And who was this accommodating gnome?

As some of you may remember, his name was Finarfin Elendil.

The following is what I wrote (with present-day revisions) to Jessica.

Dear Jessica, Santa Claus does indeed use a computer.

In fact, the smiling, well-nourished, red-cheeked, jolly old man with the white beard, is extremely computer-savvy.

During the Christmas off-season, the elves, along with Santa, attend computer training classes.

Don’t tell anyone, but one of Santa’s elves, Finarfin Elendil, provided me with the inside scoop about the computer and advanced technology Santa uses.

Santa’s main computer is known as the “Santa Claus Super Computer” (SCSC).

It is located near the North Pole’s largest toy-making factory.

The SCSC is the world’s most powerful (and very top-secret) computer.

The building where Santa’s computer is located is made of special metals, rendering it undetectable from all earth-orbiting satellites, high-altitude surveillance aircraft, and even the omnidirectional camera’s used atop Google Maps Street View cars.

Finarfin Elendil described to me how Santa’s computer’s digital data-stream is algorithmically encrypted, using advanced transmission control protocol signaling techniques processed through an optical-fiber bus star topology within the North Pole’s local area computing network.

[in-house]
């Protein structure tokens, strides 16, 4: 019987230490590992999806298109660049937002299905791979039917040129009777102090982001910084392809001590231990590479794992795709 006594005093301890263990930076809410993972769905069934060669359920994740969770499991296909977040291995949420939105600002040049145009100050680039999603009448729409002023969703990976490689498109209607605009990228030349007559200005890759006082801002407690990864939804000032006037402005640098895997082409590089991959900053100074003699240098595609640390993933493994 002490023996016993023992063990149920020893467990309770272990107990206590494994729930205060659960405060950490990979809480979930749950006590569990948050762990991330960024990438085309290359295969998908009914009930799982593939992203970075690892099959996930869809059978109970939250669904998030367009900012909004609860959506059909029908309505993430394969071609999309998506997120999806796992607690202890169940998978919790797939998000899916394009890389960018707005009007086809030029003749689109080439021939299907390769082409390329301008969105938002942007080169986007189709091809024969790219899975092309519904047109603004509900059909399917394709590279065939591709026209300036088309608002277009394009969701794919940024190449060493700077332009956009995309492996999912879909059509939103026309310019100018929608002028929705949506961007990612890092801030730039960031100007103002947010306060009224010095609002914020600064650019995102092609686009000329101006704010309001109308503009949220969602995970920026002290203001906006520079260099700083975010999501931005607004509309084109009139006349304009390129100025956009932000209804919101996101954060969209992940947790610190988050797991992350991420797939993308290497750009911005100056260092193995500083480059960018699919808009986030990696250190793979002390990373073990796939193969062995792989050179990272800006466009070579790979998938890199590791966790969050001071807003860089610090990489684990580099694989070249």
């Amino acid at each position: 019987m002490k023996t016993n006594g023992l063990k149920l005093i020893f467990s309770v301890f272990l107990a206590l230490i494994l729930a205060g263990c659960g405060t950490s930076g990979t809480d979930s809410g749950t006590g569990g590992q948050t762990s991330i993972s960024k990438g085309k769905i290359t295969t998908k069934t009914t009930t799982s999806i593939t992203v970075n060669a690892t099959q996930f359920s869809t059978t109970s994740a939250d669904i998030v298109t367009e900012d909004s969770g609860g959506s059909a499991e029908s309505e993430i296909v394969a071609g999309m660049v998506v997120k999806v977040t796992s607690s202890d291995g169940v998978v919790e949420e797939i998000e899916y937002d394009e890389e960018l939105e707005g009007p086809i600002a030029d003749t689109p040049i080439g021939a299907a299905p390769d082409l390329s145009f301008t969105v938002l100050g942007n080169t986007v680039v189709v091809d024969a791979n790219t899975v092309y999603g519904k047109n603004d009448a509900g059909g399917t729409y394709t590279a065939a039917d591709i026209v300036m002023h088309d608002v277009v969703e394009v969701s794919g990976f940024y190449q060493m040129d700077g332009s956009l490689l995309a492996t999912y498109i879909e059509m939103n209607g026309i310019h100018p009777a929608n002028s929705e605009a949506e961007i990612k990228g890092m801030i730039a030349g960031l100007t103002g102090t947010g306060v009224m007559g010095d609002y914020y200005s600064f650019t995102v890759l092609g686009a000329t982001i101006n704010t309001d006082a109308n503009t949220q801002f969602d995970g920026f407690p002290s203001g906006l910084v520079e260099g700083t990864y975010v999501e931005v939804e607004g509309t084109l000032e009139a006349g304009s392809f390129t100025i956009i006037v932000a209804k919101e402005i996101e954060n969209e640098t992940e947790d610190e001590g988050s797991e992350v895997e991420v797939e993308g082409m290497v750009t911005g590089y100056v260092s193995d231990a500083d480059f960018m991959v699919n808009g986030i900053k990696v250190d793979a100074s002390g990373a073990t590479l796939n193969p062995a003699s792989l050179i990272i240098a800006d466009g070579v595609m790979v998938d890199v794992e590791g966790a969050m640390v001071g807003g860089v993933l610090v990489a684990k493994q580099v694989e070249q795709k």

Santa rarely mentions this computer when he’s out in public.

Not far from where Santa’s main computer is located is Sleigh Hangar Bay One, which houses Santa’s top-secret, high-tech sleigh he sometimes uses for delivering Christmas presents when he’s in a hurry.

This special sleigh is called Sleigh One.

I learned Sleigh One is not your average wooden snow toboggan.

Indeed, Sleigh One is a fully computerized, low-earth orbiting bobsled using advanced stealth technology, and is made of special space-age materials known only to Santa and NASA.

Sleigh One is spacious; offering Santa, the reindeer, and the elves plenty of leg room.

Its on-board guidance computer receives in-flight coordinates from earth-orbiting satellites using enhanced global positioning system technology.